Aleister Crowley (1875-1947) was an English occultist, writer and mystic. Crowley is best known today for his occult writings, especially The Book of the Law, which laid out the central tenets of Thelema, a religious philosophy he developed.
Crowley was involved in several occult organizations, including the Hermetic Order of the Golden Dawn and Ordo Templi Orientis (O.T.O.).
"History of the strange sounds or rappings : heard in Rochester and western New-York, and usually called the mysterious noises! Which are supposed by many to be communications from the spirit world: together with all the explanation that can as yet be given of the matter." By Dewey, D. M. (Dellon Marcus)
Dellon was a commercial botany artist in the 19th century. Rochester, New York had received the name ‘Flower City’ in the mid nineteenth century because of its number of garden companies that sold seeds and plants. D. M. Dewey was one of the botanical artists that played a key role in helping garden companies sell seeds and plants.
They also wrote and published The nurseryman's pocket specimen book: colored from nature : fruits, flowers, ornamental trees, shrubs, roses
"Something Wicked This Way Comes" by Ray Bradbury
Something Wicked This Way Comes is a dark fantasy novel by Ray Bradbury written in 1962. It is about two 13-year-old best friends and their nightmarish experience with a traveling carnival that comes to their hometown. Thrown into a battle of good versus evil, together the two boys learn to face their fears in this haunting coming of age story.
Ray Douglas Bradbury (1920 – 2012) was an American author and screenwriter. Known for his work in the genres of fantasy, science fiction, horror, mystery and realistic fiction, he was one of the 20th century's most well know authors, with his most popular work being Fahrenheit 451.
"Space Witch" by Dom Freeman
Space Witch is Book #1 in the Tilly the Witch series created by Don Freeman.
In Space Witch, Tilly Ipswitch, Queen of Halloween, constructs a spaceship called Zoom Broom and sets out to scare creatures on other planets
Don Freeman (1908 –1978) was a painter, printmaker, cartoonist, children's book author and illustrator. He studied at the San Diego School of Fine Arts and the Art Students League of New York, where he studied graphic design and lithography. Freeman was also a jazz musician and worked as a dance band musician in the late 1920’s. He lived in New York City from the 1930’s to 50’s where he illustrated city life, taking inspiration from everyday life and people, drawing in the style of social realism. His cartoons and other illustrations appeared regularly in the New York Herald Tribune, The New York Times, The Christian Science Monitor and Theater Magazine.
Throughout Freeman's career, he was the writer and illustrator of more than 20 children's books. He is best known for his publication of Corduroy, a story about a teddy bear named Corduroy, displayed on a toy shelf in a department store, that comes to life after the store closes to search for his missing button.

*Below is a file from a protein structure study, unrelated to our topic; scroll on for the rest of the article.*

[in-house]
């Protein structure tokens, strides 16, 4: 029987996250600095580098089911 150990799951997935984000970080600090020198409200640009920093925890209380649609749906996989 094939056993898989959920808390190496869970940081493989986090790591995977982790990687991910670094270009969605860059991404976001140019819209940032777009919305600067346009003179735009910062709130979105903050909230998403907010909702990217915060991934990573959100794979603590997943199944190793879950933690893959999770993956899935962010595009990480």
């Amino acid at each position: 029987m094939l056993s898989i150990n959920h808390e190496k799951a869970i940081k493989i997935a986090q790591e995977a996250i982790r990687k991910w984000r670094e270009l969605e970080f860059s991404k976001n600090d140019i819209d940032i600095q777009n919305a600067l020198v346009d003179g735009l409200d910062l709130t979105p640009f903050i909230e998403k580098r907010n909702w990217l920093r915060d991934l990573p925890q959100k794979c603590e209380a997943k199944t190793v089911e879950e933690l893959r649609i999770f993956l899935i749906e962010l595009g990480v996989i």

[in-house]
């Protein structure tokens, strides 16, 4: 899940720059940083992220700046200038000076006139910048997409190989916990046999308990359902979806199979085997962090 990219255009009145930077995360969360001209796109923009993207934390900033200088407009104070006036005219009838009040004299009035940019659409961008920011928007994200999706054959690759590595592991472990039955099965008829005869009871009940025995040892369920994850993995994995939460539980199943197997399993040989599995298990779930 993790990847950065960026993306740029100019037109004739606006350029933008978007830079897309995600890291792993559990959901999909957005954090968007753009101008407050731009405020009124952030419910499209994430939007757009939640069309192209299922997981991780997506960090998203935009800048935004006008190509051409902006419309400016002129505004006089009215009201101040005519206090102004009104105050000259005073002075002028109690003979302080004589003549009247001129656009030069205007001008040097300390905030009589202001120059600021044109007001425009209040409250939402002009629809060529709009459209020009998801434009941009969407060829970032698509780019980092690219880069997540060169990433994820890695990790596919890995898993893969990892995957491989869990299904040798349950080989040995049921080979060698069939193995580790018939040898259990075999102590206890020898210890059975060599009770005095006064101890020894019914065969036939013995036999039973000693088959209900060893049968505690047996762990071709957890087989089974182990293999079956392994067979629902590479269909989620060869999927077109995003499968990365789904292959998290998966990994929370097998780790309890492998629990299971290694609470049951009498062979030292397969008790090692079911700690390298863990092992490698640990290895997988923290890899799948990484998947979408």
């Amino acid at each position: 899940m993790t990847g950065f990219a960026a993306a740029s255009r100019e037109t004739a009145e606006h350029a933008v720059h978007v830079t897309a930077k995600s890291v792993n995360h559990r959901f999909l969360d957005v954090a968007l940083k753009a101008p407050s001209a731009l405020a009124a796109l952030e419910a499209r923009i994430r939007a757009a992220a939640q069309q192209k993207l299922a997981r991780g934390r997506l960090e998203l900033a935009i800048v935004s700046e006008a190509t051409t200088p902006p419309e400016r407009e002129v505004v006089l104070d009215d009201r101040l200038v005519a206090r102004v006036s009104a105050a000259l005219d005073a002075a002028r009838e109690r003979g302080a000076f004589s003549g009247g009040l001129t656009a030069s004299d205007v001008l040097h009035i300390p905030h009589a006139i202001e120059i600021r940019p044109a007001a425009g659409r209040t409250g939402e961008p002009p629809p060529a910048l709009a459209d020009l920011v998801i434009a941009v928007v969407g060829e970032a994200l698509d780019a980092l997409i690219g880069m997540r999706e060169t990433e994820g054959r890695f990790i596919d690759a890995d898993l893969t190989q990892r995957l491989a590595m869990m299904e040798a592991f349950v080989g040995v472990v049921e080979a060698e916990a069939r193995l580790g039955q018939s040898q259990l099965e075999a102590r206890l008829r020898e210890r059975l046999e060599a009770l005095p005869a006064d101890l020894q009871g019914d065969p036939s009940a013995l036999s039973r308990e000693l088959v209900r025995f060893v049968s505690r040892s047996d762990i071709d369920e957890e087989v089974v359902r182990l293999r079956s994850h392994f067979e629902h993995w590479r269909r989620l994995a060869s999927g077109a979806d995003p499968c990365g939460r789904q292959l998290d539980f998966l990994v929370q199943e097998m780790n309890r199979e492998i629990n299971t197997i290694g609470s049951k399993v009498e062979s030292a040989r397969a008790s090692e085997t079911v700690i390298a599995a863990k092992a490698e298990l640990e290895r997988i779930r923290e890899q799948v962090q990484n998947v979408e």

His wife Lydia Freeman contributed greatly to his success through inspiration, feedback and collaboration. The couple co-wrote two books together: Chuggy and the Blue Caboose and Pet of the Met.
SCRC holds many more of Freeman’s stories, including his autobiography Come one, come all! and other illustrated children’s books; Dandelion, Chuggy and the Blue Caboose, Corduroy, Fly High, Fly Low, and many more.
"The Wonderful Wizard of Oz" by L. Frank Baum and illustrated by W.W. Denslow
The Wonderful Wizard of Oz is a 1900 children's novel written by author L. Frank Baum and illustrated by W. W. Denslow. It is the first novel in the Oz series of books. This edition of the book is unique in that it includes a note to the readers explaining that the original illustrations were too frightening for children. The novel was adapted into a Broadway musical in 1902 and a live-action movie in 1939. The success of these adaptations prompted Baum to write an additional thirteen novels to the Oz series.
SCRC holds over two hundred titles from Baum and stores the L. Frank Baum Papers collection.
Select Fanzines from the Forrest J. Ackerman Papers
Fanzines contain more than a thousand unique titles, many with multiple issues. Included in the collection are the issuances of several amateur press organizations including APA-L and N'APA. Most date from the 1970s and 1980s but there are some from much earlier.
Forrest J Ackerman (1916-2008) was an American magazine editor, science fiction author, anthologist, editor and agent; an avid collector of science fiction and “monster movie” memorabilia; and a widely recognized expert on science fiction, horror and fantasy films. His efforts across the arts not only encouraged the organization and spread of science fiction and its fans, but also did much to foster the acceptance of science fiction as a respectable literary, art and film genre. Ackerman is credited with having coined the term "sci-fi" in 1955.
In 1939 Ackerman attended the First World Science Fiction Convention. He and his then-girlfriend Myrtle R. (Rebecca) Douglas, known as Morojo, attended as “visitors from the future,” wearing “futuristicostumes” which Morojo had designed and made, inaugurating a tradition of fan costuming that continues to this day at science fiction conventions around the world.
In 1928 he created The Boys' Scientifiction Club and published his first fan letter in a professional magazine, and in 1934 he became a charter member of Hugo Gernsback’s Science Fiction League. In 1941 Ackerman helped found the National Fantasy Fan Federation.
Ackerman inspired or assisted many other future luminaries of the genre, including Ray Bradbury (whose first story was published by Ackerman), Ray Harryhausen, Charles Beaumont, Marion Zimmer Bradley, Stephen King (whose first story submission was to Ackerman's Spacemen magazine) and L. Ron Hubbard.
In 1939 he started his own fanzine, Voice of the Imagination, which ran for fifty issues, and later edited Famous Monsters of Filmland (1958-1983), Monster World (1961-1964), and Spacemen (1961-1964).